Manteca’s plan to spend upwards of $1 million to remove landscaping bulb outs and reconfigure the 100 block of North Main Street isn’t getting rave reviews.
At last seven people — including City Councilman Richard Silverman — were less than thrilled that the alternatives for the project consisted of two versions of the same basic plan — two through southbound lanes and one through northbound lane — with the option of a concrete median or one that was simply painted on the pavement.
The design concepts were unveiled Wednesday during a community workshop at the Manteca Senior Center.
Wendy Benavides, who worked for more than five years in a real estate office on the block, noted the new plan could actually increase congestion and unsafe vehicle movements.
That’s because the solution consultants came up with ignored all of the traffic movement concerns addressed in 2004 when it came to placement of medians. The big issue involved numerous mid-block turn movements into parking lots and driveways that tied up traffic and triggered numerous fender benders.
The worst offending driveway accesses the Wells Fargo Bank parking lot. Before the landscaped median was put in place it was a common occurrence for cars trying to exit the parking lot wanting to head south to pull out and block northbound traffic while waiting for a break in the southbound flow on Main Street.
The turn left turn pocket on Main Street to head west on Center Street in front of the bank can only accommodate four cars that now will back up northbound Main traffic from time-to-time when a fifth vehicle wants to turn left while the light is still green for northbound through traffic. The consultant, in order to address the problem of a short left turn lane pocket to allow up to seven cars to wait for a left turn, has replaced the median with a double yellow line.
Benavides believes the right solution is to place a thin, four- to six-inch wide concrete median down the middle of the block, rework the traffic signals, and put two through lanes in each direction instead of two southbound and only one northbound.
To allow for safe turn movements, the signals would be set up to mimic what currently is in place at Spreckels Avenue and Moffat Boulevard. Only one direction of Spreckels Avenue traffic has a green light at a time allowing protected left and right turns as well as through movement reflecting what critics want to see on Main Street. The Moffat traffic has left turns at the same time and then through traffic goes in each direction exactly as what happens now with Yosemite Avenue and Center Street traffic when it intersects with the Main Street corridor.
“It’s a short term solution,” said Bill Barnhart of the two through southbound lanes and one through northbound lane solution that consultants envision is the answer to replace one through lane in each direction. “If Manteca is going to grow we need to plan for traffic.”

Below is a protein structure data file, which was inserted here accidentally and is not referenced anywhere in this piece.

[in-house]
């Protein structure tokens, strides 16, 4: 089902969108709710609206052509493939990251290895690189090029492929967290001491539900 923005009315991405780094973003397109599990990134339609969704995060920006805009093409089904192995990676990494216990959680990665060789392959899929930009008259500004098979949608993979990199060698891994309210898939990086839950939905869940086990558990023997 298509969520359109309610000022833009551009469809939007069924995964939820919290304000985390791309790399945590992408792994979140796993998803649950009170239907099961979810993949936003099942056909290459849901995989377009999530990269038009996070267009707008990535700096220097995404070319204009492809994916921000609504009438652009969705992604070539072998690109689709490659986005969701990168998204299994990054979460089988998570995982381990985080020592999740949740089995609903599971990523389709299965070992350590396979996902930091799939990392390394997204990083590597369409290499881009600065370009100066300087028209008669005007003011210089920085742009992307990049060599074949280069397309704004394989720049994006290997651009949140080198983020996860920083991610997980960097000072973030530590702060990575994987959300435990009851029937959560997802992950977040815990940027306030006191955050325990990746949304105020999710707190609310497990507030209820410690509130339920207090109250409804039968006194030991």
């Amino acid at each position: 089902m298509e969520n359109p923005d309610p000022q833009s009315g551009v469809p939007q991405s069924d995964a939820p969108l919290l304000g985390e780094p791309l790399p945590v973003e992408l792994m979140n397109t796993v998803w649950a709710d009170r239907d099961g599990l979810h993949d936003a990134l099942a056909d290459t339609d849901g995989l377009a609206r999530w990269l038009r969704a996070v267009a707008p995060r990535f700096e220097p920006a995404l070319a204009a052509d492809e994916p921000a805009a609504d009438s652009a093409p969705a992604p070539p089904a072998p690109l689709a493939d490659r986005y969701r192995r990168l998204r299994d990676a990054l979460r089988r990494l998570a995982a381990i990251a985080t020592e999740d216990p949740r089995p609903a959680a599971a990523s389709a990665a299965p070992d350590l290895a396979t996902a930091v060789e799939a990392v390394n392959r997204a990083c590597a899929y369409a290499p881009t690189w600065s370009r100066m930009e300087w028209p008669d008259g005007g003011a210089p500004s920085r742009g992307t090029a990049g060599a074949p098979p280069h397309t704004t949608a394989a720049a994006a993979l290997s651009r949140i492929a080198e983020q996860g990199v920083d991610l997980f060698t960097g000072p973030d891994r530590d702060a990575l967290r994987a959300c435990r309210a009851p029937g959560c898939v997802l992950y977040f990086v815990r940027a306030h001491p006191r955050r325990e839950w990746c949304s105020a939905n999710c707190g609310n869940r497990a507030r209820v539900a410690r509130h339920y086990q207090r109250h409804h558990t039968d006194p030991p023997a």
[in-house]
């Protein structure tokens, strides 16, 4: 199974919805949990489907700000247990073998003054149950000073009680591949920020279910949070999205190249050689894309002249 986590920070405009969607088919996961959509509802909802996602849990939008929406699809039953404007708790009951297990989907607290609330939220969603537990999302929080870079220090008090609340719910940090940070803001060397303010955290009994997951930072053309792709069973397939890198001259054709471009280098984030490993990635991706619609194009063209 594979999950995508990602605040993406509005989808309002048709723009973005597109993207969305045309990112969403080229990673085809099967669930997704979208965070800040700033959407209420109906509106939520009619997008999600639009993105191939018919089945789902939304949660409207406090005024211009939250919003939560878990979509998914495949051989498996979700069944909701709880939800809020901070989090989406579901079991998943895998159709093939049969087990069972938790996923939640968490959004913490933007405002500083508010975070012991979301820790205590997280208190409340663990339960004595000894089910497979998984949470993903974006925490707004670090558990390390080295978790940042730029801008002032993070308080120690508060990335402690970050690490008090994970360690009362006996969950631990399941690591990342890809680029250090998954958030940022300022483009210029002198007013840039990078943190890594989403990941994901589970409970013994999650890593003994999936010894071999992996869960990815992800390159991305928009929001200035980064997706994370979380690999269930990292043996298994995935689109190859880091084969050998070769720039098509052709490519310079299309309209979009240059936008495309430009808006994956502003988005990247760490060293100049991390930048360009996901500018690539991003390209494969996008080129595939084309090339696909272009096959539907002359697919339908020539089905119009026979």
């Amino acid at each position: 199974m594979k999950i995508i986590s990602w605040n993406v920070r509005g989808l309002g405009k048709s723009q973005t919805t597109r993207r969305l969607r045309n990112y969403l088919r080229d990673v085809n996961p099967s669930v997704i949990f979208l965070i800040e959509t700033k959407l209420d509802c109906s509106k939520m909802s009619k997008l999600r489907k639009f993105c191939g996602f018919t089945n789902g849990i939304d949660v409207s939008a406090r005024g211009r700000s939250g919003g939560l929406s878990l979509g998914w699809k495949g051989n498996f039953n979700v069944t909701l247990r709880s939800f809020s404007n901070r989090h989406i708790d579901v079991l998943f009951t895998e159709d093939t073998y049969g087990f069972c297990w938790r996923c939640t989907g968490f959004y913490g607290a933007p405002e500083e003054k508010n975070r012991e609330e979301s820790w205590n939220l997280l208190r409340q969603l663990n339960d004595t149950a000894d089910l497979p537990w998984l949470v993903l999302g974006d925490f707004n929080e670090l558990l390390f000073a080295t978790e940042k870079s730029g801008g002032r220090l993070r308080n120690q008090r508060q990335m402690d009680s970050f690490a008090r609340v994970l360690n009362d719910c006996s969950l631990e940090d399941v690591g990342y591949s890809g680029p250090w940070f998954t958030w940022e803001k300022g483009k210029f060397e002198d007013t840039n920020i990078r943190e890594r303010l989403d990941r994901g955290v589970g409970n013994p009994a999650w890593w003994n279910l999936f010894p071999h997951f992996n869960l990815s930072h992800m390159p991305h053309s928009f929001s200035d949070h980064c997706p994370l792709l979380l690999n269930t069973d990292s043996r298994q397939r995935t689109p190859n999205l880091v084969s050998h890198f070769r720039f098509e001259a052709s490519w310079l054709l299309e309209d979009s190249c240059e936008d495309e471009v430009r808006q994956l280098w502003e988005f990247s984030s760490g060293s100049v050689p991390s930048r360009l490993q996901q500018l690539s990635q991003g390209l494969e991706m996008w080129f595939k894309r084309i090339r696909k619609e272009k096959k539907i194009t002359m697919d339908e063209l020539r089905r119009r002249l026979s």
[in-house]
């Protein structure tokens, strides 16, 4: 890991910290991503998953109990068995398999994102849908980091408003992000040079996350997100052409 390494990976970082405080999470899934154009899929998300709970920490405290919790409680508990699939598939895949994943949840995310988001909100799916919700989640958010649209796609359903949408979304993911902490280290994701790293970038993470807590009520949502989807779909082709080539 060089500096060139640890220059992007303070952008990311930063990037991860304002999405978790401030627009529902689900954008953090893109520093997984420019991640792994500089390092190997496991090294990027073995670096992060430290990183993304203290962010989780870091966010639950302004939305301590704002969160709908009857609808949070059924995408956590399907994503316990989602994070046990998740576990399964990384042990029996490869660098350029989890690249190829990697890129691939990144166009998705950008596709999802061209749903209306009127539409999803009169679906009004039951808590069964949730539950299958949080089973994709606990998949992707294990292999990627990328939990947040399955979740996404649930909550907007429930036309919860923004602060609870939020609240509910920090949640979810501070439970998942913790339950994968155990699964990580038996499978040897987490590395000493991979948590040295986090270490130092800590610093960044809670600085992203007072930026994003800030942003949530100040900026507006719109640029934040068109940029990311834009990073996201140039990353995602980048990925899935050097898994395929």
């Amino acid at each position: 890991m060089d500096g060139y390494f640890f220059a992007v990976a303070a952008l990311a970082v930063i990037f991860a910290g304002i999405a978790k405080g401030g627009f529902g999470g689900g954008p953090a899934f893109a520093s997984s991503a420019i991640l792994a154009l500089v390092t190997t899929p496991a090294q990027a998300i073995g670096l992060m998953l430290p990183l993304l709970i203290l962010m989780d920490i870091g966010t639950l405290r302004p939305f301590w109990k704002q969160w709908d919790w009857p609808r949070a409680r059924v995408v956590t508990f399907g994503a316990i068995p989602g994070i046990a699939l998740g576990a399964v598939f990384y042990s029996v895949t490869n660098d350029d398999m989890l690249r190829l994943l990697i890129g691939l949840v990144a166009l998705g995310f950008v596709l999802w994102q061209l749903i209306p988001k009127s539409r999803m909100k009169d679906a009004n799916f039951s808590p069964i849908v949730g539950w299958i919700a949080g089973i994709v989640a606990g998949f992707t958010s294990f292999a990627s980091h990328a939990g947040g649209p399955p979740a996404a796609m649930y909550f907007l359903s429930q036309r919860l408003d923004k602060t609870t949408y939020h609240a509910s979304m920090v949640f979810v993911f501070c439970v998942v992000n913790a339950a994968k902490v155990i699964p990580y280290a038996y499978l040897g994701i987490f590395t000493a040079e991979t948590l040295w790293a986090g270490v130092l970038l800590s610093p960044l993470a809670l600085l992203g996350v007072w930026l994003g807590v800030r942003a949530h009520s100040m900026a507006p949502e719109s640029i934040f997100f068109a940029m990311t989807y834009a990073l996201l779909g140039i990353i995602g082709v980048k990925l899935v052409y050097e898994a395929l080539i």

Barnhart’s observations resonated with Bill Goodwin.
“Make it four lanes now,” Goodwin said.
Numbers provided on two aerial views of the 100 block of North Main Street consultants provided verified what Goodwin said is needed can work.
At both ends of the block there are four 10-foot wide lanes — of which one is a left turn lane — and two 5-foot wide bike lanes. It is clear from the numbers two through lanes would work in each direction. And with the city getting ready to spend nearly $2 million in federal funds to upgrade its control system to better synch traffic signals, putting in place coordinated timing between the intersections on Main at Center and Yosemite to operate in the same manner as the Moffat/Spreckels traffic signals shouldn’t be much of an issue.
Goodwin’s solution would allow vehicles in the inside lanes to make a protected left turn lane or go straight.
By adding two lanes in each direction, the city would be doubling the capacity of the block that many times during peak period has traffic backed up from one intersection to the other in both directions.
Silverman seemed a bit frustrated after council members asked for a long range solution.
“It (North Main Street) should be approached as if you’re peeling an onion,” Silverman said, noting there are other layers regarding traffic that need to be addressed.
In June Silverman and fellow Councilman Gary Singh said that while they didn’t want to address the 200 to 500 blocks of North Main Street that are currently one through lane in each direction now, they favored a solution in the 100 block of North Main that would allow the city to completely four lane Main Street from Atherton Drive to Lathrop Road in the future without re-investing heavily in the 100 block of North Main Street.
Silverman noted the issue of two northbound lanes funneling down into one could be handled north of Center Street by eliminating parking for a section of the street. Southbound Main currently funnels from two to one lane south of Alameda Street.
Silverman said the objective should be to move traffic in the most optimum manner on Main Street given it is the heaviest traveled north-south corridor in the city.